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Tax cut boost may fade for US, recession risks rise: survey
[WASHINGTON] The boost from tax cuts for the US economy is likely to fade next year as risks rise for a recession by 2020, a survey of private economists showed Monday.
The National Association for Business Economics survey of 45 economists found the average forecast for US gross domestic product growth at 2.8 per cent in 2018, cooling to 2.6 percent next year.
The panelists "are slightly less optimistic about the US economy in 2018 than they were three months ago," said NABE vice president Kevin Swift.
More than half of survey respondents (57 per cent) said the balance of risks is weighted to the downside, in stark contrast to results in the March 2018 survey, when 75 per cent said they saw greater upside potential.
Over the past three months, discussion of economic policy has been dominated by tariffs and potential trade wars.
Steven Cochrane, survey analyst for the association, said the tax cuts signed by President Donald Trump are likely to offer a short-term boost to growth that will ease next year.
Cochrane said economists also are concerned that the administration's moves to slap tariffs on imports from a number of trading partners will hurt growth.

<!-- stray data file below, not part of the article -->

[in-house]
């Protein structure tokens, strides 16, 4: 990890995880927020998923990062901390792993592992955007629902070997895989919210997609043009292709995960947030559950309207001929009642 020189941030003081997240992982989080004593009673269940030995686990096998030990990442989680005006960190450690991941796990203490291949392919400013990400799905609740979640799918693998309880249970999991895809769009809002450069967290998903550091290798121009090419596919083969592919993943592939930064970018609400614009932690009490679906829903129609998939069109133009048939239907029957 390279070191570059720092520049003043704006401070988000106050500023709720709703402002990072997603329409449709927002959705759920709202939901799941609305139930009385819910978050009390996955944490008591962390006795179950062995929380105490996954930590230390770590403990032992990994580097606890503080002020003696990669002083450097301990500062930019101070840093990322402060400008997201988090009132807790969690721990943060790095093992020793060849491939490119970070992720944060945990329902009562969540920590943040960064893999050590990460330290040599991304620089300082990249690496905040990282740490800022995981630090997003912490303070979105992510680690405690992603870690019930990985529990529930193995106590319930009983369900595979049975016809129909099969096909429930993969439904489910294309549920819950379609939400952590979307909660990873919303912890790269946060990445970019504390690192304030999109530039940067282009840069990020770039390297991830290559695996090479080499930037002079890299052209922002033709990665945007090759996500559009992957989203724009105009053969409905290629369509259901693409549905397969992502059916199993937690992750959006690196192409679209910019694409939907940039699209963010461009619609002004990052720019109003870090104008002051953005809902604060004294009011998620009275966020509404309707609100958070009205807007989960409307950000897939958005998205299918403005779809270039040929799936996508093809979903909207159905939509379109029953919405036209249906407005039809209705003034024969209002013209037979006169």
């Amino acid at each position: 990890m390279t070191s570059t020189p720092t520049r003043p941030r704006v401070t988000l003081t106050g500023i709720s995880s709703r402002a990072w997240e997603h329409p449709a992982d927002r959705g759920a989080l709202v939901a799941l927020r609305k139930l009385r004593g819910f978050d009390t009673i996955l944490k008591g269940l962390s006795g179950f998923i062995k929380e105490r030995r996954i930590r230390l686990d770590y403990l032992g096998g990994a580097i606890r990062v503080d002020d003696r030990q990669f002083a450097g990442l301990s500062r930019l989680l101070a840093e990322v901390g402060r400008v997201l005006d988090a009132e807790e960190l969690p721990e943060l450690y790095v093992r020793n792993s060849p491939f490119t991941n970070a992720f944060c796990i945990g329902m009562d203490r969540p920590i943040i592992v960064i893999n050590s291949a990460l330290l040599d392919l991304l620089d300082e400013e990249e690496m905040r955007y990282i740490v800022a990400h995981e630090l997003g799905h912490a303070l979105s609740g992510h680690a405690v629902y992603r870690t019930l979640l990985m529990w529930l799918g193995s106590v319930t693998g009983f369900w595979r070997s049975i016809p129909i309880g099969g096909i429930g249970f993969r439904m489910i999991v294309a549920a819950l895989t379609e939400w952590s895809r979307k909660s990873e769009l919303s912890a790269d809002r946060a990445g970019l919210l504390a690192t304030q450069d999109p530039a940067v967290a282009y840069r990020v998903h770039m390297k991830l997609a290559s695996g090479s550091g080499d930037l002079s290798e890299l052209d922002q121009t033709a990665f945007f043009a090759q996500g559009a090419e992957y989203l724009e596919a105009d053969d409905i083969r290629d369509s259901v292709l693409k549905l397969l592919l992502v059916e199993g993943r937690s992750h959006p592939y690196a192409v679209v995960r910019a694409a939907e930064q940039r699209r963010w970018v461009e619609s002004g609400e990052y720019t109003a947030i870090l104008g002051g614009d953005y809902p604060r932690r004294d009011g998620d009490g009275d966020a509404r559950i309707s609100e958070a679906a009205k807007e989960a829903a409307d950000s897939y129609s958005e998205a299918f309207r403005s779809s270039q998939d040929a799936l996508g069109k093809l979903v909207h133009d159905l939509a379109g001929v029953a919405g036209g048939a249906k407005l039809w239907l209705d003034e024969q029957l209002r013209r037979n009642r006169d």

Half of the panel expects the next recession will occur sometime between the fourth quarter of 2019 and mid-2020.
Three-fourths of the economists in the survey said current trade policies will have a negative effect.
Last week, the United States said it would impose harsh tariffs on steel and aluminum imports from the European Union, Canada and Mexico, and has threatened duties on other imports.
The International Monetary Fund is predicting 2.9 per cent growth in the US this year and 2.7 next year, below Mr Trump's contention that the world's biggest economy can expand at a pace above three per cent.
The US economy has been in expansion since the end of the last recession in June 2009, marking the second longest period without a recession since records were kept, although much of the past nine years has seen sluggish growth.